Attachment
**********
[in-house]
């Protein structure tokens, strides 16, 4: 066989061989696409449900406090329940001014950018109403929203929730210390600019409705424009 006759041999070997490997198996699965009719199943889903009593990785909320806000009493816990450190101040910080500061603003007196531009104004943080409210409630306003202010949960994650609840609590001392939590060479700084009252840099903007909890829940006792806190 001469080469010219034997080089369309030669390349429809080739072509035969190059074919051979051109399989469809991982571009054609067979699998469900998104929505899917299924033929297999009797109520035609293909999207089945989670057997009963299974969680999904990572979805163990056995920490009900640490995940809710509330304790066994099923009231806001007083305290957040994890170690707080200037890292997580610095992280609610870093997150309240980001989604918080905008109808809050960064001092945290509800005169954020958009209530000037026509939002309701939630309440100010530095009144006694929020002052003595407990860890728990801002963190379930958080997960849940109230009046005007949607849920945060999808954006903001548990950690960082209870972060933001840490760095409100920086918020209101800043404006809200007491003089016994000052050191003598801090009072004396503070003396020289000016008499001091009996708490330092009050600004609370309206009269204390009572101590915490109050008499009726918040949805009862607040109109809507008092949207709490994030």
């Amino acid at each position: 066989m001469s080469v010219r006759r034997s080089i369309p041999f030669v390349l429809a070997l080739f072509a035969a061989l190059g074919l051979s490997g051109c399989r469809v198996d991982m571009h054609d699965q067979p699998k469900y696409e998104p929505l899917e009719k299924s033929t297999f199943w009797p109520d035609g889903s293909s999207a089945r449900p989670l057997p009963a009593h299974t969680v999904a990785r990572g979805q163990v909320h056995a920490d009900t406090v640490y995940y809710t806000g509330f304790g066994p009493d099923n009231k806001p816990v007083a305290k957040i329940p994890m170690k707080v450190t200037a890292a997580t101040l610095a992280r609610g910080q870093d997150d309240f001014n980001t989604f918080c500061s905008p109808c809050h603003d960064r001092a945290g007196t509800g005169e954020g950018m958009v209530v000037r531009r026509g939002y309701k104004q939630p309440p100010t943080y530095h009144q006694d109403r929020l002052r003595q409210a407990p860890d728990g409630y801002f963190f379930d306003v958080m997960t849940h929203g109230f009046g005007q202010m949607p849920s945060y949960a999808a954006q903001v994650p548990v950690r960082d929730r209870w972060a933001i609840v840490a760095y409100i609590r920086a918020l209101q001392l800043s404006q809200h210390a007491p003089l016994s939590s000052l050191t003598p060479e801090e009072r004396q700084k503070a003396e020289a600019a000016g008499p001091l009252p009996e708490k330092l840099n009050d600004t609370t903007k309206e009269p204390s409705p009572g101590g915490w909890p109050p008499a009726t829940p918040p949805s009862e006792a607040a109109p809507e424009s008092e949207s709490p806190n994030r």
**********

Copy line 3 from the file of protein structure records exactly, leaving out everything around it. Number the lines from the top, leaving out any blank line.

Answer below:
């Amino acid at each position: 066989m001469s080469v010219r006759r034997s080089i369309p041999f030669v390349l429809a070997l080739f072509a035969a061989l190059g074919l051979s490997g051109c399989r469809v198996d991982m571009h054609d699965q067979p699998k469900y696409e998104p929505l899917e009719k299924s033929t297999f199943w009797p109520d035609g889903s293909s999207a089945r449900p989670l057997p009963a009593h299974t969680v999904a990785r990572g979805q163990v909320h056995a920490d009900t406090v640490y995940y809710t806000g509330f304790g066994p009493d099923n009231k806001p816990v007083a305290k957040i329940p994890m170690k707080v450190t200037a890292a997580t101040l610095a992280r609610g910080q870093d997150d309240f001014n980001t989604f918080c500061s905008p109808c809050h603003d960064r001092a945290g007196t509800g005169e954020g950018m958009v209530v000037r531009r026509g939002y309701k104004q939630p309440p100010t943080y530095h009144q006694d109403r929020l002052r003595q409210a407990p860890d728990g409630y801002f963190f379930d306003v958080m997960t849940h929203g109230f009046g005007q202010m949607p849920s945060y949960a999808a954006q903001v994650p548990v950690r960082d929730r209870w972060a933001i609840v840490a760095y409100i609590r920086a918020l209101q001392l800043s404006q809200h210390a007491p003089l016994s939590s000052l050191t003598p060479e801090e009072r004396q700084k503070a003396e020289a600019a000016g008499p001091l009252p009996e708490k330092l840099n009050d600004t609370t903007k309206e009269p204390s409705p009572g101590g915490w909890p109050p008499a009726t829940p918040p949805s009862e006792a607040a109109p809507e424009s008092e949207s709490p806190n994030r």